Just How Broken Is the Bible Translation Industry?
Big numbers, simple math, unavoidable conclusions
OPINION—At a recent meeting of Bible translation organizations in Newport Beach, Calif., one of the speakers stood at the podium and asked the 50 or so leaders there a series of simple questions: How long does it take to translate the Bible? And how much does it cost to translate the Bible into a new language? How many Bible translations have been completed in the past year? How many will be completed in the coming year?
You’d think these questions would be simple enough to answer. After all, ask an executive of almost any business on the planet these same questions about his or her business, and that leader will have a ready answer.
But if you ask a leader in the Bible translation industry, the answer you are most likely to get is: “It depends.” To drive home this point visually, the speaker held up a coffee mug on which he had printed the words “It depends.” His prop generated some laughter, and a few tight-lipped smiles.
In fairness, that answer – “it depends” — has some truth. Every project is different. The people doing the work vary in efficiency and training. But the same things might be said of virtually every service sector business operating in the world today. In those industries, it is hard to imagine that “it depends” would long work as an excuse for not knowing or not finding out.
But “it depends” has become part of the culture of the Bible translation industry. It has helped produce a lack of transparency and accountability that should be a giant red flag to the tens of thousands of donors who give hundreds of millions of dollars to Bible translation organizations every year.
To understand just how big a red flag, we will have to do a little math.
Doing The Math on Bible Translations
First, it’s important to note that the Bible translation industry is huge. I define it very loosely as the 150 or so organizations that make up the Wycliffe Global Alliance (plus a few others, such as Wycliffe Associates, which has withdrawn from that group). Another global network, the U.K. based United Bible Societies, has more than 200 members, mostly the Bible societies of the nations of the world. Many organizations – such as the American Bible Society – are members of both networks.
In total, these organizations take in about $500 million a year from donors – though even this number is the subject of some dispute, as millions of dollars are passed around between Bible translation agencies, sometimes allowing for “income” to be counted twice, a fact which is itself an example of the problems in the industry. (More on that below.)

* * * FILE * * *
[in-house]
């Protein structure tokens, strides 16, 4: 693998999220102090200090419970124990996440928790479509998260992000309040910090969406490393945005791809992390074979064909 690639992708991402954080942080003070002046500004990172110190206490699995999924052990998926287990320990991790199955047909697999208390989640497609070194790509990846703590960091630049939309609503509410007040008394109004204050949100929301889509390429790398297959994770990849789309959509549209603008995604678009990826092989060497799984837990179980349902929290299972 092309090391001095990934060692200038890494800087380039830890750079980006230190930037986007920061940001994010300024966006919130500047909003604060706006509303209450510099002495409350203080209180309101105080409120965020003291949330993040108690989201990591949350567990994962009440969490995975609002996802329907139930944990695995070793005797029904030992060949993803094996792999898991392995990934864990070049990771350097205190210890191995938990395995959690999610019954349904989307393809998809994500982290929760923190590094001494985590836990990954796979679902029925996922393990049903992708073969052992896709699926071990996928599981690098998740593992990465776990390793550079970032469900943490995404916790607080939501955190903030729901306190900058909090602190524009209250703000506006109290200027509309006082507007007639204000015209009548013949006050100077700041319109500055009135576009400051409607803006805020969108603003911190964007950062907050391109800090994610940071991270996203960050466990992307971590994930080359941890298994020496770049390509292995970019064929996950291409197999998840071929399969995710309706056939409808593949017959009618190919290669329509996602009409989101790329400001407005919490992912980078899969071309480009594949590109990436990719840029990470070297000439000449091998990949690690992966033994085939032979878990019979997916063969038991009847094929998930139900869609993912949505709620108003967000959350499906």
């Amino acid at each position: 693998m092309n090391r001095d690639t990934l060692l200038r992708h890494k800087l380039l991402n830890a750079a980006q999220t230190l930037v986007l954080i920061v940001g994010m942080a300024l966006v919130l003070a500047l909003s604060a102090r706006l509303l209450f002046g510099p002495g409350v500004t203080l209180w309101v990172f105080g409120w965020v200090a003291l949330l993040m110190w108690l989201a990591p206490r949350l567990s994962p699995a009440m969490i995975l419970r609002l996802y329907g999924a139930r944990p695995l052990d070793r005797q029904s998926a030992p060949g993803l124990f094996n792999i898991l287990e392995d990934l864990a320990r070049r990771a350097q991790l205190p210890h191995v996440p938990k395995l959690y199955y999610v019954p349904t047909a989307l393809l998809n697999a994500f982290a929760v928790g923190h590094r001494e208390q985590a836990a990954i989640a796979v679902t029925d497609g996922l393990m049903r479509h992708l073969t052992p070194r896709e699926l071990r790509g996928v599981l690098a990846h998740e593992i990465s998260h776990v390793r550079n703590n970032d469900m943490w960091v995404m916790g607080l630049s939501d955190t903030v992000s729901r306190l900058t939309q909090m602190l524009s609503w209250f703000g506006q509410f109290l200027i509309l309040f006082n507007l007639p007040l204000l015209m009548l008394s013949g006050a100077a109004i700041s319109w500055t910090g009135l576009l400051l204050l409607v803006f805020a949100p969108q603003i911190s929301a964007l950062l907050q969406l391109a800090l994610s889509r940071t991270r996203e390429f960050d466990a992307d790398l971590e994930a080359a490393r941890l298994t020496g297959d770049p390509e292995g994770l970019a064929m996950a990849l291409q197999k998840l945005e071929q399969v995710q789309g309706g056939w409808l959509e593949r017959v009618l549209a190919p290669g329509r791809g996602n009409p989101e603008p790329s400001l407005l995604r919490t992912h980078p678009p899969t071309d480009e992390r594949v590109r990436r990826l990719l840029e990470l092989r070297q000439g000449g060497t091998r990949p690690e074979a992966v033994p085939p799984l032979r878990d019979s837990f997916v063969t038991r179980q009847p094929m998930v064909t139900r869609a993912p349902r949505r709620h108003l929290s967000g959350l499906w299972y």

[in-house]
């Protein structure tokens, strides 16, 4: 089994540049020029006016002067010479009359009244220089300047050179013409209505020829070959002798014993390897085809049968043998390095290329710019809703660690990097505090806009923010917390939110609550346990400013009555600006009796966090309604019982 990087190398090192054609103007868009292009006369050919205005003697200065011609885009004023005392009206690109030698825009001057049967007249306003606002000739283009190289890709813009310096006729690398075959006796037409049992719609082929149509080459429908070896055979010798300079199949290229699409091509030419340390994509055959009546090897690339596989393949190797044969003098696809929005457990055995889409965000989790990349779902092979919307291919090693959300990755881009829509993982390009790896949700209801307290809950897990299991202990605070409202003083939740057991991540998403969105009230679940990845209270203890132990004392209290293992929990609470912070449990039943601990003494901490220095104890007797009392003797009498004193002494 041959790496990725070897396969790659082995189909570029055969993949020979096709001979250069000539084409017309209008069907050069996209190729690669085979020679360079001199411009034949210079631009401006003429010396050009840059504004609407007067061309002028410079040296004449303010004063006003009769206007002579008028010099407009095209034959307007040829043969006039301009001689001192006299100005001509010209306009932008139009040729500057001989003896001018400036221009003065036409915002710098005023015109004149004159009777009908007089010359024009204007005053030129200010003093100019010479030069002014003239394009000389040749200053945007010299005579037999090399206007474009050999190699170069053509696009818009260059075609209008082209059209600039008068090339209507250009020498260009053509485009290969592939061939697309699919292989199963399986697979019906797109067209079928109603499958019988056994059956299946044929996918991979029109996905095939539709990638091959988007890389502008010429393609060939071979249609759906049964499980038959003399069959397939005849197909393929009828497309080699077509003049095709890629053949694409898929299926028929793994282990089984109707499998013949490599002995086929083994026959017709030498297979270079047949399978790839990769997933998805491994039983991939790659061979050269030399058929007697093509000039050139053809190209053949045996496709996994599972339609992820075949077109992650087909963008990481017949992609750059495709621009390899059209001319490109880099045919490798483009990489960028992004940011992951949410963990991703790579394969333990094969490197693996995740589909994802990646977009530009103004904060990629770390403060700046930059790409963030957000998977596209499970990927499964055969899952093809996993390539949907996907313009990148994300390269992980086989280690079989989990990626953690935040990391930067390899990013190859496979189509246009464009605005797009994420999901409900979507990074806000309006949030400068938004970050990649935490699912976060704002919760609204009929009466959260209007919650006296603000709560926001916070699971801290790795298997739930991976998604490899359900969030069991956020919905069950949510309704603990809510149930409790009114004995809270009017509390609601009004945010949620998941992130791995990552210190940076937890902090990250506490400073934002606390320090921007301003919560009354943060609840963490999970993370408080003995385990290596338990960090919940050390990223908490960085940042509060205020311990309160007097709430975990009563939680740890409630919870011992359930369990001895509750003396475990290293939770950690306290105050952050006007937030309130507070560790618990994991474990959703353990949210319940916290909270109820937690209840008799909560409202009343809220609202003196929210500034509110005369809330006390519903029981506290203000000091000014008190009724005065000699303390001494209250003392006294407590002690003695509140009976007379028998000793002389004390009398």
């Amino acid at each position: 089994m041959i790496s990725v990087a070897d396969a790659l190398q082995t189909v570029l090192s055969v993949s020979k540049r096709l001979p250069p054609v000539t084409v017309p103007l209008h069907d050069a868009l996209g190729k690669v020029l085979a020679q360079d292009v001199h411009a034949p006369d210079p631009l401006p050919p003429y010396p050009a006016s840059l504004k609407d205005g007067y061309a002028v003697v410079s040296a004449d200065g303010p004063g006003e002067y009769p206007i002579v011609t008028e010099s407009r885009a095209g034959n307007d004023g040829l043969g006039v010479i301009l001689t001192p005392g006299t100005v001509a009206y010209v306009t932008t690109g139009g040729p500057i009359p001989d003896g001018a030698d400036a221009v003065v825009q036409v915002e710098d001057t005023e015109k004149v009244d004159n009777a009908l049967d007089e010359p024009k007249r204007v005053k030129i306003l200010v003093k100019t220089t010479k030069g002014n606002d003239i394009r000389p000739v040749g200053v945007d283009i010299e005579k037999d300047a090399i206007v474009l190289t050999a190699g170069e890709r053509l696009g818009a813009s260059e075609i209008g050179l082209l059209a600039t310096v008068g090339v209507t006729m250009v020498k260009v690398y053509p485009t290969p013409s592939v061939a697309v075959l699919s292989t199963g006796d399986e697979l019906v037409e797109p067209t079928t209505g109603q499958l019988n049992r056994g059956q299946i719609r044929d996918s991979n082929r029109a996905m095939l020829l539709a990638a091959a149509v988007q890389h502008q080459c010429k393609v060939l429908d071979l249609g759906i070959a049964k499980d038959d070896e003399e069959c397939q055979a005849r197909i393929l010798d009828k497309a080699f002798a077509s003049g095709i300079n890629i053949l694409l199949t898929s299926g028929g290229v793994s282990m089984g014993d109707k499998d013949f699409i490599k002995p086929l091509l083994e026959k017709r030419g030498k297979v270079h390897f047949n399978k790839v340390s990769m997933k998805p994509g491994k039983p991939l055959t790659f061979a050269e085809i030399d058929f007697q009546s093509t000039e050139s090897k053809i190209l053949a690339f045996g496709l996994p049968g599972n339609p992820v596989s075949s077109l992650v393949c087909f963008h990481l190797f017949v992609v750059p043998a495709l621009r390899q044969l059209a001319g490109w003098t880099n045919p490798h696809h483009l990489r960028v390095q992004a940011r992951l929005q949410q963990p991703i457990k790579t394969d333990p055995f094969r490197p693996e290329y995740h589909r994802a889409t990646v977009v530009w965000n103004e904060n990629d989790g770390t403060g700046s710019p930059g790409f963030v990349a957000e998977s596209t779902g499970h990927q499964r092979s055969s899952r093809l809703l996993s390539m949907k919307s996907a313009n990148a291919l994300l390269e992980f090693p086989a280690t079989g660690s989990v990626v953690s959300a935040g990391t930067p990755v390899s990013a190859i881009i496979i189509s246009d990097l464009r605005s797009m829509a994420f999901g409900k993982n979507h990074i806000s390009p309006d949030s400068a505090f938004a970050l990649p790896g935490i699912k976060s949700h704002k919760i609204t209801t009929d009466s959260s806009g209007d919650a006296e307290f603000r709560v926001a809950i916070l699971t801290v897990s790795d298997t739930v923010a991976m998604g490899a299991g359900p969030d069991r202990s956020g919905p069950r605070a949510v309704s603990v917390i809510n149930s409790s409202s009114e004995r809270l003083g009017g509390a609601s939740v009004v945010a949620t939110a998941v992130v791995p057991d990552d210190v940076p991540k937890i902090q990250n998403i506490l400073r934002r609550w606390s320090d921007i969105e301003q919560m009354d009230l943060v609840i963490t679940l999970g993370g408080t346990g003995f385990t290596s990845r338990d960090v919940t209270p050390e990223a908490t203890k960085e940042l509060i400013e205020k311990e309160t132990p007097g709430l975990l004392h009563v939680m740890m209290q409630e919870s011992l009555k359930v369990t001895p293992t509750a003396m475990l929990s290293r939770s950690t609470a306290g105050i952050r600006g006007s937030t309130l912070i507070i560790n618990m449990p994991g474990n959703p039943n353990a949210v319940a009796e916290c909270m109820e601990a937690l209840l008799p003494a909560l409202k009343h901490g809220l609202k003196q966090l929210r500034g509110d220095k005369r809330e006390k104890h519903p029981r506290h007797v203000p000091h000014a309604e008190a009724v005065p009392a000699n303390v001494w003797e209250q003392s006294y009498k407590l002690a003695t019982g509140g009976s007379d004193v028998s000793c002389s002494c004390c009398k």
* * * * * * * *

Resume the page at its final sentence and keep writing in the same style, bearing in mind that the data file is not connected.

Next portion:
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They’ve been taking money at that rate for years, if not decades. By far the largest of the Bible translation organizations is Wycliffe Bible Translators, which took in more than $227 million in 2020. The American Bible Society does many things besides Bible translation, including Bible engagement and distribution, and this week it is opening a museum in Philadelphia that will help tell the story of how faith, and the Bible, played a key role in the nation’s founding. The American Bible Society works with and often funds other translation organizations. It has annual revenue approaching $100-million, and it has an endowment and other assets that top $700-million. Bottom line: There is no shortage of money in the Bible translation industry.
But where is that money going? We can be sure that the vast majority of it is almost surely not going to Bible translation itself. If it was, we would have many more Bible translations than we do. How do we know that? That’s what the Bible translation organizations themselves say.
For example, Wycliffe Associates (not the same as Wycliffe Bible Translators) have claimed to translate the New Testament in a matter of weeks for less than $100,000. It is important to note that many of these claims have been discredited. (You can read our fact-checking of some of those claims here and here.)
I should acknowledge that even within the Bible translation industry, Wycliffe Associates is considered an outlier. It has withdrawn from the Wycliffe Global Alliance, and last year resigned from the Evangelical Council for Financial Accountability while under review for possible violation of the ECFA’s financial standards.
But more mainstream groups also make claims that do not withstand close scrutiny. An alliance of Bible translation organizations called illumiNations claims has been raising money with the promise that its member organizations (which include Wycliffe Bible Translators and the American Bible Society) can translate the Bible for about $35 per verse. The Bible has about 31,000 verses, so that totals about $1 million to translate the entire Bible.
Most other organizations in the Bible translation industry simply refuse to give numbers that can be checked. They announce when projects begin, but only rarely when they end, or how long they took, or how much they cost.
The simple math is this: $500 million – even if you account for some revenue double-counting, and set aside money for administrative and fundraising costs — should pay for hundreds of Bible translations per year. Funding at this rate over the course of a decade should have produced thousands of Bible translations.
So…did it? The bleak answer: Not even close. In fact, the actual results deviate from this reasonable expectation by a factor of 10 or more.